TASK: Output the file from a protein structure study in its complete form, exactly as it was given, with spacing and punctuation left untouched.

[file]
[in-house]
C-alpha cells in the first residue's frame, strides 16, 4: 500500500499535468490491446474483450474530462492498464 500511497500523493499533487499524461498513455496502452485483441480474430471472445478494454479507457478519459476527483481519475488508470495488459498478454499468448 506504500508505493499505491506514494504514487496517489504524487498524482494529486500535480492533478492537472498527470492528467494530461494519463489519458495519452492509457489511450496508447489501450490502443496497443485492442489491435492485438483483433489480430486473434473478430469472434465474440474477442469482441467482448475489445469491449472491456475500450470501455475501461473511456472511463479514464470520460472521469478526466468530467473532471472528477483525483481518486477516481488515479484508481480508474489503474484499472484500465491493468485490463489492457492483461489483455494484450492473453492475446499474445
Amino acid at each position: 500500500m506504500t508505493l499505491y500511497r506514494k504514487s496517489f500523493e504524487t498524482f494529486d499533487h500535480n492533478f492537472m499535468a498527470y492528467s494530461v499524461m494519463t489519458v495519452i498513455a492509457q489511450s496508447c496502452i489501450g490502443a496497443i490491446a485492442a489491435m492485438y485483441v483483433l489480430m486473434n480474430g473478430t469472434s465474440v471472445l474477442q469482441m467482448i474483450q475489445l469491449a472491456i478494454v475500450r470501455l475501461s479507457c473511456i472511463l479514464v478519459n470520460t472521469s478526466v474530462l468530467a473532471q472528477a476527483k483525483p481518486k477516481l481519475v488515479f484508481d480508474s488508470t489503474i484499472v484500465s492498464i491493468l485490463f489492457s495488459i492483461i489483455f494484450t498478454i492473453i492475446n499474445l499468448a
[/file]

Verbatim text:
[in-house]
C-alpha cells in the first residue's frame, strides 16, 4: 500500500499535468490491446474483450474530462492498464 500511497500523493499533487499524461498513455496502452485483441480474430471472445478494454479507457478519459476527483481519475488508470495488459498478454499468448 506504500508505493499505491506514494504514487496517489504524487498524482494529486500535480492533478492537472498527470492528467494530461494519463489519458495519452492509457489511450496508447489501450490502443496497443485492442489491435492485438483483433489480430486473434473478430469472434465474440474477442469482441467482448475489445469491449472491456475500450470501455475501461473511456472511463479514464470520460472521469478526466468530467473532471472528477483525483481518486477516481488515479484508481480508474489503474484499472484500465491493468485490463489492457492483461489483455494484450492473453492475446499474445
Amino acid at each position: 500500500m506504500t508505493l499505491y500511497r506514494k504514487s496517489f500523493e504524487t498524482f494529486d499533487h500535480n492533478f492537472m499535468a498527470y492528467s494530461v499524461m494519463t489519458v495519452i498513455a492509457q489511450s496508447c496502452i489501450g490502443a496497443i490491446a485492442a489491435m492485438y485483441v483483433l489480430m486473434n480474430g473478430t469472434s465474440v471472445l474477442q469482441m467482448i474483450q475489445l469491449a472491456i478494454v475500450r470501455l475501461s479507457c473511456i472511463l479514464v478519459n470520460t472521469s478526466v474530462l468530467a473532471q472528477a476527483k483525483p481518486k477516481l481519475v488515479f484508481d480508474s488508470t489503474i484499472v484500465s492498464i491493468l485490463f489492457s495488459i492483461i489483455f494484450t498478454i492473453i492475446n499474445l499468448a